The Corporate Superman Myth and the decline of British industry


Image of Superman taken from

The of Theory of the business superman or why the British economy is constantly under performing

The readers of Marvel comics are not the only believers in superheroes and supermen, so are British politicians and other members of the various elite groups. Readers of ‘Superman’ realise that it is only a story but that is not true of the British political class, they do believe not only in one but several supermen. In the original ‘Superman’ can be rendered helpless and weak by kryptonite and the belief in British political and business circles that there is a kryptonite in the British society which turns business supermen into ordinary weak fallible human beings. It is this kryptonite which is responsible for the constant poor performance of British business.

What is this kryptonite that turns members of the business elite into mere ordinary mortals, that prevents these supermen from ever shedding their Clark Kent persona and revealing their true nature? This kryptonite is something known to us all, it is high taxes and over regulation, the familiar red tape. Governments have responded quickly to remove this poison from society. Taxes for the productive entrepreneur have been reduced by staggering amounts, from a marginal tax rate of 79% in the mid 1980s to 50% today. In fact few executives pay the 50% income tax, as a pro-business has made it possible to reduce that tax burden to 2%, through offshoring income to what in effect are shell companies. In fact the government through Her Majesties Revenue and Customs (HMRC) have collaborated with rich individuals and big corporations to help them reduce their tax burden.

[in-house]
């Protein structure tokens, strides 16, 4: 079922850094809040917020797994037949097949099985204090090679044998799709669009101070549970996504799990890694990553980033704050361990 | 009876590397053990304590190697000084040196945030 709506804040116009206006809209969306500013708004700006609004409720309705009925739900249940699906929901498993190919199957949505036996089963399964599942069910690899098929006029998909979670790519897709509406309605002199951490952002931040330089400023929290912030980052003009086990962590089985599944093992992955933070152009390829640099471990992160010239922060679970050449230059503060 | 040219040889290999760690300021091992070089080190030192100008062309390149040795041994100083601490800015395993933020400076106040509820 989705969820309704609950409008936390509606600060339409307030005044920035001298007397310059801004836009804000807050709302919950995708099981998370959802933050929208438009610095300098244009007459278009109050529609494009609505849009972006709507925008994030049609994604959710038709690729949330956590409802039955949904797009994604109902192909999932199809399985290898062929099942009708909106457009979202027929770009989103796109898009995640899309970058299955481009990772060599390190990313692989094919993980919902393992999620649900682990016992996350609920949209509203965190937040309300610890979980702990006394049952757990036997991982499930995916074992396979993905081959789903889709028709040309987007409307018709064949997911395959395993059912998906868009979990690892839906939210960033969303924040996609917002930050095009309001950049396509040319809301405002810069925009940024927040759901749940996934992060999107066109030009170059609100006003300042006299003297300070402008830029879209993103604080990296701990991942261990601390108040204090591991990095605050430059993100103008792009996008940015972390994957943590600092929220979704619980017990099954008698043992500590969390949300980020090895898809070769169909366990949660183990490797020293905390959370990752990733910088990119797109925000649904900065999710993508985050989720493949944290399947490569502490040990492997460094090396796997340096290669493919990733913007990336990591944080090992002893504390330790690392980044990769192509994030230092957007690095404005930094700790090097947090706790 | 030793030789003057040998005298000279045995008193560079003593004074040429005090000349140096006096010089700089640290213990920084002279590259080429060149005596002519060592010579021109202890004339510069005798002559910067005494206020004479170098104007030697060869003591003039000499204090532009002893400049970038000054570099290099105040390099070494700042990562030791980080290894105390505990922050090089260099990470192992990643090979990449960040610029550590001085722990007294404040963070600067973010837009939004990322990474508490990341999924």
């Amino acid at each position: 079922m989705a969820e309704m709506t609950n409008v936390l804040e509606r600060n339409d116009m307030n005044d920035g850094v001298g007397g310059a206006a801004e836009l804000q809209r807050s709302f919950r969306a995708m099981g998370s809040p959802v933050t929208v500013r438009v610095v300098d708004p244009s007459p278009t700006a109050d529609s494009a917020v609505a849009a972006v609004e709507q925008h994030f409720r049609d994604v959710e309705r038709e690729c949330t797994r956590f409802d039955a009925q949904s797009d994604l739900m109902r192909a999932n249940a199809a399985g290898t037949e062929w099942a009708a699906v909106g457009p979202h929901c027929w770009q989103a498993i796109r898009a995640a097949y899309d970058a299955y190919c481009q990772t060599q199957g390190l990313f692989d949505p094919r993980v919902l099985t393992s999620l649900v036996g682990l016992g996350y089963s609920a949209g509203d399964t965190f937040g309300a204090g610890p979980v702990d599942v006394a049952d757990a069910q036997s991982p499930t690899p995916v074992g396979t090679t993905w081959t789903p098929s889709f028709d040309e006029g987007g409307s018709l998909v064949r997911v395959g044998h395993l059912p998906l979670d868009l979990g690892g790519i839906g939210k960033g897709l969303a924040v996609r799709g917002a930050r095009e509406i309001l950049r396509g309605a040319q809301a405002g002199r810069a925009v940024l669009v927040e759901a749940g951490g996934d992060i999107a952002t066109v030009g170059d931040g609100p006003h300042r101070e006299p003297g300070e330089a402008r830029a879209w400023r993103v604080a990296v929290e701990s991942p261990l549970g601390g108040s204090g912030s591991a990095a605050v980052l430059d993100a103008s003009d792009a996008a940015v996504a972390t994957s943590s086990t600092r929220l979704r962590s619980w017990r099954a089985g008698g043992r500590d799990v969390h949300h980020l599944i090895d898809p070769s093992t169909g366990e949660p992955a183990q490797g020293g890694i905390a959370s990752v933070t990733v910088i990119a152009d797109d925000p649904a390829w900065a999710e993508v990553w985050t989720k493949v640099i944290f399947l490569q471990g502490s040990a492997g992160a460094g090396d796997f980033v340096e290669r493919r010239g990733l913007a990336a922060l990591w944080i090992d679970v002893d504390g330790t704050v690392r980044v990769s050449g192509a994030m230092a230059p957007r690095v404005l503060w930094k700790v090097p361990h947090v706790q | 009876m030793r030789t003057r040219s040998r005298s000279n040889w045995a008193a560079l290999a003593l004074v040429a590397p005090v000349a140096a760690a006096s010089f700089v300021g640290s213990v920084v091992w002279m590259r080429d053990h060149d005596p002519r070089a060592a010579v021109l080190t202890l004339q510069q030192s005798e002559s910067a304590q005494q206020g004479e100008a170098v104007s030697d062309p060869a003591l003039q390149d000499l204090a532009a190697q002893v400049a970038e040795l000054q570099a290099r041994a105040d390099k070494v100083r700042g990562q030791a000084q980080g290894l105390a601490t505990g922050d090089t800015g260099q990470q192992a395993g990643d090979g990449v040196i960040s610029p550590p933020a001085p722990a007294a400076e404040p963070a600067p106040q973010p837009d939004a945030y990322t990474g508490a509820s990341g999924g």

The other poison which paralyses these supermen the government has reduced to such a minimum that its toxic effects are barely noticed. The government has reduced the cost of labour by removing all those employment protections that pushed up the cost of labour for the employer. Trade unions have been so emasculated by legislation that they can no longer effective bid up the price of labour or even resist the reduction in its price. The recent industrial problems at Grangemouth illustrated this when the government supported the employer Ineos in its planned programme of wage cuts for refinery employers. In the same vein the government has removed most of the employment protections that prevented employers using their workers as they please or how they believe they will be used most effectively. No longer does dismissing a worker involve expensive redundancy payments or trip to the industrial tribunal to defend against the claim of wrongful dismissal. (The government has reduced the possibility of employees taking their employer to an industrial tribunal by imposing a tribunal fee of £1200.)

If the stories of the business superman had any truth in them Britain would now be one of the most productive and prosperous countries in Europe, as it would be not only the fastest growing economy in Europe but also the world. However the reverse has happened economic growth has remained mediocre, increasing numbers of people have been falling into poverty and the productivity of the British worker has fallen. What political and business classes failed to realise was the main cause for failure lie not within a poisonous anti business society, but in the very ordinariness of the business class. Rather than being a superior group they are very like the other members of society, no better or worse. They don’t have any special talents. People such as Michael O’Leary the Chief Executive of Ryanair are unique, few business leaders have their acumen. Rather than liberating the inner superman the changes have liberated the inner Clark Kent. A series of mediocre managers claim the mantle of an O’Leary vastly overpaying themselves and underperforming.